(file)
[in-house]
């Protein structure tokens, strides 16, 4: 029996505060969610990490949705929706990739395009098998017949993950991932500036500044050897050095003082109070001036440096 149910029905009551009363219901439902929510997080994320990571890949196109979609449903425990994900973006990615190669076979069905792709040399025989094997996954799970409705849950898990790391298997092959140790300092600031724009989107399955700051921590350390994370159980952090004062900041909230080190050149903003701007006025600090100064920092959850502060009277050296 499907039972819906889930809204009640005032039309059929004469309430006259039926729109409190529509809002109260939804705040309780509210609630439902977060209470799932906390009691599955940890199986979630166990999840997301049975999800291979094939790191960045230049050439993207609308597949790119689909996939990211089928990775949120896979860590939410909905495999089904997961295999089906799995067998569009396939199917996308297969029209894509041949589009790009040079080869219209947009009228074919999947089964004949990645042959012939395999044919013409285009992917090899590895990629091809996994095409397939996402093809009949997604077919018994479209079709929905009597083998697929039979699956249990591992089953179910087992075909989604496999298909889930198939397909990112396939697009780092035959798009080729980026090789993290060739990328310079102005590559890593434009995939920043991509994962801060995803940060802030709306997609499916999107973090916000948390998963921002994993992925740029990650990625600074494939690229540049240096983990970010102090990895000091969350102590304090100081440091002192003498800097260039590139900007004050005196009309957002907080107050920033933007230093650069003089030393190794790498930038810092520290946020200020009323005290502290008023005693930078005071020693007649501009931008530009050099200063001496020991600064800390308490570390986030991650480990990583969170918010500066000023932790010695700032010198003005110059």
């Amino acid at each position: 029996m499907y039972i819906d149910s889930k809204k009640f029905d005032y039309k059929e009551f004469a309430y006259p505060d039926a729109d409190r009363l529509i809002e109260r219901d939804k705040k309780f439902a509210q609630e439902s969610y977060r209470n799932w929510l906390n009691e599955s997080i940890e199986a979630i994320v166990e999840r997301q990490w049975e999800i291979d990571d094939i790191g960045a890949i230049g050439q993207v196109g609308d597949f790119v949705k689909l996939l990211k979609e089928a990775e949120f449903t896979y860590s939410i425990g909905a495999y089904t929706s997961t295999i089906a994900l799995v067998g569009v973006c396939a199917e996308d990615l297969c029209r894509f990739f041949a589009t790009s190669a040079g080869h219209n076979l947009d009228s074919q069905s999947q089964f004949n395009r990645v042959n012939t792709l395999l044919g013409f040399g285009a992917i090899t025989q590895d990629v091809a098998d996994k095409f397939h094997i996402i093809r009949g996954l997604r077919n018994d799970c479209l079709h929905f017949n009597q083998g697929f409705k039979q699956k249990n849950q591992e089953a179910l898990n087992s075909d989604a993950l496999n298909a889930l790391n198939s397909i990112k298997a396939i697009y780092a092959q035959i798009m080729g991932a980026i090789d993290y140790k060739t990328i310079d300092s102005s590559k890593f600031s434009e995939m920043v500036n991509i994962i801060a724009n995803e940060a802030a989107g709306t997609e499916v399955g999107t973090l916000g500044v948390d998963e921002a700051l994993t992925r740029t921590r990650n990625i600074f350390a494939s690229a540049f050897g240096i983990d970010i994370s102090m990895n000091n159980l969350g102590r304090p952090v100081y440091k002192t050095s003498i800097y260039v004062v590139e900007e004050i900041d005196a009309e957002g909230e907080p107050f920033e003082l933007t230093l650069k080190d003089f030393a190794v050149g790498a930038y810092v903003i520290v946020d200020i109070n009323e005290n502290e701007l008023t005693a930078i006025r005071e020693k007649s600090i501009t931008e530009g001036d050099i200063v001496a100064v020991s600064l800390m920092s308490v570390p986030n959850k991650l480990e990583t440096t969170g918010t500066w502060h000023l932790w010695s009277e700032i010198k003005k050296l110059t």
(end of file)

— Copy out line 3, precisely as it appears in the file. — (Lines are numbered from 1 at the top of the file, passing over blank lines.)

């Amino acid at each position: 029996m499907y039972i819906d149910s889930k809204k009640f029905d005032y039309k059929e009551f004469a309430y006259p505060d039926a729109d409190r009363l529509i809002e109260r219901d939804k705040k309780f439902a509210q609630e439902s969610y977060r209470n799932w929510l906390n009691e599955s997080i940890e199986a979630i994320v166990e999840r997301q990490w049975e999800i291979d990571d094939i790191g960045a890949i230049g050439q993207v196109g609308d597949f790119v949705k689909l996939l990211k979609e089928a990775e949120f449903t896979y860590s939410i425990g909905a495999y089904t929706s997961t295999i089906a994900l799995v067998g569009v973006c396939a199917e996308d990615l297969c029209r894509f990739f041949a589009t790009s190669a040079g080869h219209n076979l947009d009228s074919q069905s999947q089964f004949n395009r990645v042959n012939t792709l395999l044919g013409f040399g285009a992917i090899t025989q590895d990629v091809a098998d996994k095409f397939h094997i996402i093809r009949g996954l997604r077919n018994d799970c479209l079709h929905f017949n009597q083998g697929f409705k039979q699956k249990n849950q591992e089953a179910l898990n087992s075909d989604a993950l496999n298909a889930l790391n198939s397909i990112k298997a396939i697009y780092a092959q035959i798009m080729g991932a980026i090789d993290y140790k060739t990328i310079d300092s102005s590559k890593f600031s434009e995939m920043v500036n991509i994962i801060a724009n995803e940060a802030a989107g709306t997609e499916v399955g999107t973090l916000g500044v948390d998963e921002a700051l994993t992925r740029t921590r990650n990625i600074f350390a494939s690229a540049f050897g240096i983990d970010i994370s102090m990895n000091n159980l969350g102590r304090p952090v100081y440091k002192t050095s003498i800097y260039v004062v590139e900007e004050i900041d005196a009309e957002g909230e907080p107050f920033e003082l933007t230093l650069k080190d003089f030393a190794v050149g790498a930038y810092v903003i520290v946020d200020i109070n009323e005290n502290e701007l008023t005693a930078i006025r005071e020693k007649s600090i501009t931008e530009g001036d050099i200063v001496a100064v020991s600064l800390m920092s308490v570390p986030n959850k991650l480990e990583t440096t969170g918010t500066w502060h000023l932790w010695s009277e700032i010198k003005k050296l110059t």